This song was originally recorded by New York hip-hop artist, poet and actor Saul Williams for his 2004 self-titled album. The Kills covered the track 14 years later. Vocalist Alison Mosshart described the track as "a song of strength and empowerment, rooted in the idea of rising above."
She added: "It was one of those songs you're almost scared to cover because it carries so much respect. It wasn't a straight up love song or a drug song. It was defined, serious, and perfect already. With certain songs you feel like an intruder trying to sing them, but this one felt like my own."
Guitarist Jamie Hince said the song was "so impactful" to The Kills. "It was the kind of song that would come on backstage and everyone would stop what they were doing and stand up," he explained. "The more I found myself listening to the lyrics, the more I heard in them, and found myself singing along with goosebumps. The brilliant thing about it is that it speaks to so many different ideas – a true underground thing like the best Iggy Pop songs."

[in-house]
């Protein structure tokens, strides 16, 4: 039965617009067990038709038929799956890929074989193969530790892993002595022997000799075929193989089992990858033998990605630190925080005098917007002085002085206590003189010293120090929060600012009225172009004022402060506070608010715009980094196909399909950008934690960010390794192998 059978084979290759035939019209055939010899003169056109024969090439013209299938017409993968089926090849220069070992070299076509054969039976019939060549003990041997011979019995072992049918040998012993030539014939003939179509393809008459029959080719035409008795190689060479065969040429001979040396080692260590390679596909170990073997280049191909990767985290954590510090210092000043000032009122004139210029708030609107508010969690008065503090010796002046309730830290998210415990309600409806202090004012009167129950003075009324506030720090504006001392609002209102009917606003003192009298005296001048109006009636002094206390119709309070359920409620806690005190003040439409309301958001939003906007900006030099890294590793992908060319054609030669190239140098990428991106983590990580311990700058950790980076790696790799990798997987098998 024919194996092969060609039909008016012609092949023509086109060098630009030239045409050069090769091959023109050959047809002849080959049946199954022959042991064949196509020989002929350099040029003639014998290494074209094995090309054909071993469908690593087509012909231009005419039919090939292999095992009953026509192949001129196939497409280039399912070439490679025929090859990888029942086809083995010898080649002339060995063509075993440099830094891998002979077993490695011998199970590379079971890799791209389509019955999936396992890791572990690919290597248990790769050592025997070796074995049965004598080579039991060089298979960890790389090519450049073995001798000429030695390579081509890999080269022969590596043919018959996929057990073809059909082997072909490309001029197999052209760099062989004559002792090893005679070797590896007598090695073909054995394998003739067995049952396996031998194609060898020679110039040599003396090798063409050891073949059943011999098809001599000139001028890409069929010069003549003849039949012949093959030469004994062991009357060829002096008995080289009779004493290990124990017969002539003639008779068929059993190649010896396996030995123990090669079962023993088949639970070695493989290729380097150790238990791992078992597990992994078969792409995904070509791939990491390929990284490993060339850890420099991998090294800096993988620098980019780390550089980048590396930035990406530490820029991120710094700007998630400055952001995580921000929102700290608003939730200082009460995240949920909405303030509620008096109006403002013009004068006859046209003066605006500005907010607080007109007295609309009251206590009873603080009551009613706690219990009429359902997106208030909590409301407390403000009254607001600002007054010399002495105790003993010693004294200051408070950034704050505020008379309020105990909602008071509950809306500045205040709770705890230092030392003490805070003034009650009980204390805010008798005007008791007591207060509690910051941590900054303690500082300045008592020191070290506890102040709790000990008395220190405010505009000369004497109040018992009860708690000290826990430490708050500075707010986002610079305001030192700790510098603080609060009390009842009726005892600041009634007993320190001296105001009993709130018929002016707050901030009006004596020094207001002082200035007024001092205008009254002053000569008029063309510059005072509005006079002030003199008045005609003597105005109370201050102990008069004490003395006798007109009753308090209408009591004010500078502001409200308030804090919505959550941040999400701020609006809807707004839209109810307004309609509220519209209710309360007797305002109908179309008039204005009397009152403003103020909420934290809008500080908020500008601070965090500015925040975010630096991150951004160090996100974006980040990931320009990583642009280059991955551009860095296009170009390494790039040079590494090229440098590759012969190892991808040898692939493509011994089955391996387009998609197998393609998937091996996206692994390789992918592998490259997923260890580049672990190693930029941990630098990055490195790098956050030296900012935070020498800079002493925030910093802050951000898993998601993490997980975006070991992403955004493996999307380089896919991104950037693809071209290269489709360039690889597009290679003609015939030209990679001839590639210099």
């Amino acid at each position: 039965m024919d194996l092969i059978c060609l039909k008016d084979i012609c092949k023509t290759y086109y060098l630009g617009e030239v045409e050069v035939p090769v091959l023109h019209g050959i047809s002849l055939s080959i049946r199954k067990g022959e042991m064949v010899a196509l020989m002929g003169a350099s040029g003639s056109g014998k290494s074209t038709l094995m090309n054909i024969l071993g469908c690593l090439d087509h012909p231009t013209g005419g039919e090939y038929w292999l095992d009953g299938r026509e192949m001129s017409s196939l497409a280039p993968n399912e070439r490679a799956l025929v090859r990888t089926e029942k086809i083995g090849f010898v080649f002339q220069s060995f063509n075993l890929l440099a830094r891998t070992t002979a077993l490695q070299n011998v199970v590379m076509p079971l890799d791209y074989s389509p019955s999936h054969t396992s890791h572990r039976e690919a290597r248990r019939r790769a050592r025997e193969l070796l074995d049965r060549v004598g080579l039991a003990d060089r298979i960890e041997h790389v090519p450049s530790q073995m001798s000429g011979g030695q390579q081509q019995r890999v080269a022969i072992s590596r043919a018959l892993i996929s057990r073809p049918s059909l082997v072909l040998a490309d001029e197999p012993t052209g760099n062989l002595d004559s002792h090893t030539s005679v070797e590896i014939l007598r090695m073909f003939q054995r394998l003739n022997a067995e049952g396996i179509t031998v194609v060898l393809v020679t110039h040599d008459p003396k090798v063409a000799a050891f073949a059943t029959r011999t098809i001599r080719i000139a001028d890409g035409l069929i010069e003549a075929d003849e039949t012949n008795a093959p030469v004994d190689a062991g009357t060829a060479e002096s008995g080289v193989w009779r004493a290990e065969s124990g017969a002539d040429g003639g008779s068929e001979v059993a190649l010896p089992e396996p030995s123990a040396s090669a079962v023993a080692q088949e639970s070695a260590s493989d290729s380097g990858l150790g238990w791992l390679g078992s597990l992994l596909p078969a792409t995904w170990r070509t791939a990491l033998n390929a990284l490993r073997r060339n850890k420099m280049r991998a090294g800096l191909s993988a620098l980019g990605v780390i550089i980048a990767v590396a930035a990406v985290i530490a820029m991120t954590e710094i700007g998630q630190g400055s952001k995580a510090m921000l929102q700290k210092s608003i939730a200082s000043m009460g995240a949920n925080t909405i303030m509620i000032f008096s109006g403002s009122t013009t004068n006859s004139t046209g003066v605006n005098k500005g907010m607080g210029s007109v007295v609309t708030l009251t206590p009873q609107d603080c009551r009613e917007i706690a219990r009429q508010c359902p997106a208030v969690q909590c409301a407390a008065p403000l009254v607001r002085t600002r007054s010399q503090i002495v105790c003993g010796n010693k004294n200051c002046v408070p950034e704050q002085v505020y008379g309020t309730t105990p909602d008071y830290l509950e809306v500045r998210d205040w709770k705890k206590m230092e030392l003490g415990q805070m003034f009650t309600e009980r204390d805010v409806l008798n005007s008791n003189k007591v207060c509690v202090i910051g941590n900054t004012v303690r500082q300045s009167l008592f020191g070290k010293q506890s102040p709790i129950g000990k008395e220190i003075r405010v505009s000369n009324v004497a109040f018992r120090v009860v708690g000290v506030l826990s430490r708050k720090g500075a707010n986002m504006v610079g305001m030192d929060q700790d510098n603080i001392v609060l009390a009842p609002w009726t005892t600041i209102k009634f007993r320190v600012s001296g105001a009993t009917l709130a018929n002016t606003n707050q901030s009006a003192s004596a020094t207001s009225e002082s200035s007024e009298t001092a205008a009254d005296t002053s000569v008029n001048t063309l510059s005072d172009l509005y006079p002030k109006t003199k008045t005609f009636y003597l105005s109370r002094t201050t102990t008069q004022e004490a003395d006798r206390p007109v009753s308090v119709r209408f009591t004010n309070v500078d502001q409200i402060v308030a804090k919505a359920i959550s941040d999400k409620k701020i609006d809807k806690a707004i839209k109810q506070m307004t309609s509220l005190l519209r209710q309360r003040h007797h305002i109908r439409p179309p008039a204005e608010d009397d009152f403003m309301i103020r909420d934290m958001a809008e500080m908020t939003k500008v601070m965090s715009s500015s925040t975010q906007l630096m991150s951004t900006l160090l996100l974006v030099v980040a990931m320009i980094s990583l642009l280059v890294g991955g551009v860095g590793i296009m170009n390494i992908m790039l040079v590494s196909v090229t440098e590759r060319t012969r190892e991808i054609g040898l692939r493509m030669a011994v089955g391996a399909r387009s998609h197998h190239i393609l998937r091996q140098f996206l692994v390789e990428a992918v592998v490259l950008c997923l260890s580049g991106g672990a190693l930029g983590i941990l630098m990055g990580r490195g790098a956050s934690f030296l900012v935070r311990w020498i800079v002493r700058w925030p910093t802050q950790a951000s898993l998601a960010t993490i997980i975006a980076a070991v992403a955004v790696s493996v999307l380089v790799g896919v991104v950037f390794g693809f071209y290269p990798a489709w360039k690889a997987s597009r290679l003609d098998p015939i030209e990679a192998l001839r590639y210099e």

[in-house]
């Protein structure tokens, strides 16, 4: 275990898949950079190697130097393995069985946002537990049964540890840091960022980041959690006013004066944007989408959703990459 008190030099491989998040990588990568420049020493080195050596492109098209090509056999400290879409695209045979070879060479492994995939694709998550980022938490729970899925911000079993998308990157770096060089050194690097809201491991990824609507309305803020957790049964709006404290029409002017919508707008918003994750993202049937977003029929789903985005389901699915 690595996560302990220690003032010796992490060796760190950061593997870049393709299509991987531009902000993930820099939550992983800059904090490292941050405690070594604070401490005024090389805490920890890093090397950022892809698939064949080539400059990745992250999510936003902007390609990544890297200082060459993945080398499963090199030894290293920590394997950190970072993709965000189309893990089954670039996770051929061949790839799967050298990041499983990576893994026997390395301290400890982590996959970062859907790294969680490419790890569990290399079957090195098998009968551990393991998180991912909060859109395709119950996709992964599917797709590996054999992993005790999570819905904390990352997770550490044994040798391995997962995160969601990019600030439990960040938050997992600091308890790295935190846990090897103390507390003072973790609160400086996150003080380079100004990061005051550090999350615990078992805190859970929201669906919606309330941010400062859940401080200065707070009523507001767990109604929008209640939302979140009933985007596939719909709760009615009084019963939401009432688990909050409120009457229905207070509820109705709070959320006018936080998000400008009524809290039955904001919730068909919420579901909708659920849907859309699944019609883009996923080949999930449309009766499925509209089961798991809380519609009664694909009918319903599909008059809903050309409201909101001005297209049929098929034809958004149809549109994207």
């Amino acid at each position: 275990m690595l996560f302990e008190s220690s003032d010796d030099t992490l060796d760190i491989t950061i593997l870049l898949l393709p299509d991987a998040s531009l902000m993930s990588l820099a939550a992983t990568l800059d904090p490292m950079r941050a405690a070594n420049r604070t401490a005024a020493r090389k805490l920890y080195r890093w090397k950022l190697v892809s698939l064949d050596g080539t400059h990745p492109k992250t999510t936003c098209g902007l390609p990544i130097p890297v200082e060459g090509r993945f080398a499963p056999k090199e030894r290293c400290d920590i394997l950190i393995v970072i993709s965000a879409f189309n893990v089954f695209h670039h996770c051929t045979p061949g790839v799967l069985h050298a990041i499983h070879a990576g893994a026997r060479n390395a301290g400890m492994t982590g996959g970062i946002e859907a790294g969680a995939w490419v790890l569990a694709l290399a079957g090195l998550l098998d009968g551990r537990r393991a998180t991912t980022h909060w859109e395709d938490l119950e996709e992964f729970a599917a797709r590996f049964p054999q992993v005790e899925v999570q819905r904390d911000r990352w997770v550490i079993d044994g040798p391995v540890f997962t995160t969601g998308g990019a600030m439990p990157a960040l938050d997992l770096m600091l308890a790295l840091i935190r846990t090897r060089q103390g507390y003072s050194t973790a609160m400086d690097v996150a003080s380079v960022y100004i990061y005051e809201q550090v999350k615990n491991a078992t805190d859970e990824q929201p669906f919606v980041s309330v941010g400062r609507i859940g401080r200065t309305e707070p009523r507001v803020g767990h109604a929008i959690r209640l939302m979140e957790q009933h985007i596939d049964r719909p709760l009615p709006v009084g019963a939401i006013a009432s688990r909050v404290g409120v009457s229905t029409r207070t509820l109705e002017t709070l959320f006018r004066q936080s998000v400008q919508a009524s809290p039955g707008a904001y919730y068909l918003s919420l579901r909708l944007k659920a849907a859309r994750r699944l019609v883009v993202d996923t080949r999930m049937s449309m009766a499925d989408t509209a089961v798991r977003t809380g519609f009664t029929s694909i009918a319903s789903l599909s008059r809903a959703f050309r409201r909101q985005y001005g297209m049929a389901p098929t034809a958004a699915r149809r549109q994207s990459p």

Williams gave the Kills' version his seal of approval. He said: "I always felt envious of the way the 60s generation shared songs and ideologies. Jimi singing Dylan. Rotary Connection singing Otis Redding. The Stones singing the blues. This is all part of the beauty and power of music and it reverberates deeply in me. All this to say, I'm honored. I liked The Kills before they chose to cover 'LOD.' If they can feel themselves in that song, it's because they are as much a part of it as I am."